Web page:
Equity often seems like a lofty idea, and complicated to achieve. How do we make sure that schools are set up to meet every student where they are and provide the support they need to succeed? When it comes to actually addressing equity, the application is the hardest part. This is where a Multi-Tiered System of Supports comes in. The MTSS framework makes it possible to meet the needs of students and practically, intentionally close those learning gaps.
Donna Cross, the MTSS administrator in Evanston Skokie School District, says, “MTSS is equity with its work boots on.” Donna was kind enough to be the first guest on Branching Minds’ Podcast and shared how she sees educational inequities addressed by using MTSS within a school and district.
MTSS Is Everything
In this episode, Donna shared how the MTSS model applies to all aspects of education, especially when it comes to solving problems.
“If you come at everything from a lens of looking at information, looking at data, identifying and diagnosing a problem, trying something out, with the cycle of inquiry, and the problem-solving cycle, you can literally solve any problem with the same process.”
Equity in education means that the field has been leveled, and every student receives appropriate access to learning. We know that not every student is the same, bringing the same skills or prior knowledge to the classroom, but we can make sure that barriers are removed, and that they can access the support they need to be successful. MTSS makes equity possible within a school.
One Teacher Is Not Enough
An essential aspect of MTSS is the collective work that a team does in solving a problem. When taking stock of the available resources, it is not about factoring time and money but also the skills and time of those on your team. Like many new educators, Donna was overwhelmed by her students' needs, but she worked hard to help provide the help that her students needed.
“That collectivist approach is definitely the most important. I stood in the classroom, no matter how many years I've been teaching, I realized I'm not enough. I'm actually can't do this by myself. I, I can't reach the needs of all of my students completely by myself.”
It’s challenging to accomplish growth for students when there is no structure or system at the school level or no collaborative system to help. MTSS offers a transformative system that builds collaborative teams to support students and meet their needs. This also helps teachers feel supported in their work and can help with the teacher burnout that plagues education.
The Impact of Early Intervention
In Donna’s teaching career, she spent a period of time teaching in a men’s prison, working with those wanting to pursue higher education. She taught College Algebra and Composition to a group of men of all ages and levels. Many of her students had struggled in school or dropped out. Unable to use technology or specialized programs, she had to lean into the core of MTSS and really work to identify how her students learned best and meet them where they were at their level, creating relevancy for them in their learning.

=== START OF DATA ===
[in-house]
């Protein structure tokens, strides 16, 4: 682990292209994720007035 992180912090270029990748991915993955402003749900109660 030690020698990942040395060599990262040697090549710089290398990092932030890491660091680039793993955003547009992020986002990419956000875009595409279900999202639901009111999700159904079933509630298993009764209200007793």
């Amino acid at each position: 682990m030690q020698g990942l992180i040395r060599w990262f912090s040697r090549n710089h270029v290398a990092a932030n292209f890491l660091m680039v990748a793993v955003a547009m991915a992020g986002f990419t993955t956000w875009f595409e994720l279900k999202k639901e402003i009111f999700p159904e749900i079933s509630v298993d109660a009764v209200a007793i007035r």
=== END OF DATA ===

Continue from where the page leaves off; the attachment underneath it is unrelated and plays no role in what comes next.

“I had one student stay behind for a few minutes and say, “Listen, honestly, like no one's ever explained this to me. No one's ever really taught me in this way. And I feel like, if I would've had this when I was growing up, I probably wouldn't ended up here.”
A core aspect of supporting students through MTSS is using data to understand student needs and making a plan for helping those students. Technology has made that easier in many ways, but with a system-level approach, early intervention and identification of student needs will provide teachers with insight into how to support them. For some students, early intervention prevents future problems. The work of MTSS can save lives — providing a brighter future and helping students learn how to self-advocate and understand their strengths and weaknesses.
Impact of MTSS
Even though the work of MTSS begins at a higher level with changing systems and structures, the impact at the student level matters the most. When students are supported and reach their goals, their futures change. Stories like Donna’s are a reminder that the heavy lifting of systems-level organization and change makes a difference in students' lives, in the classroom, and beyond.
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Larissa Napolitan is the Digital Content Creator for Branching Minds and the host of Branching Minds' podcast "Schoolin' Around." As a former middle school English teacher and instructional coach, she has over 13 years of experience building systems for improvement, training and coaching teachers in new technology and instructional methods, and leading efforts to build curriculum and literacy initiatives. She holds Masters's degree in Curriculum and Instruction and Education Administration from Emporia State University. Not only is she passionate about using her experience and academic knowledge, but loves to use her writing and voice to make a broader impact on education, teachers, and students.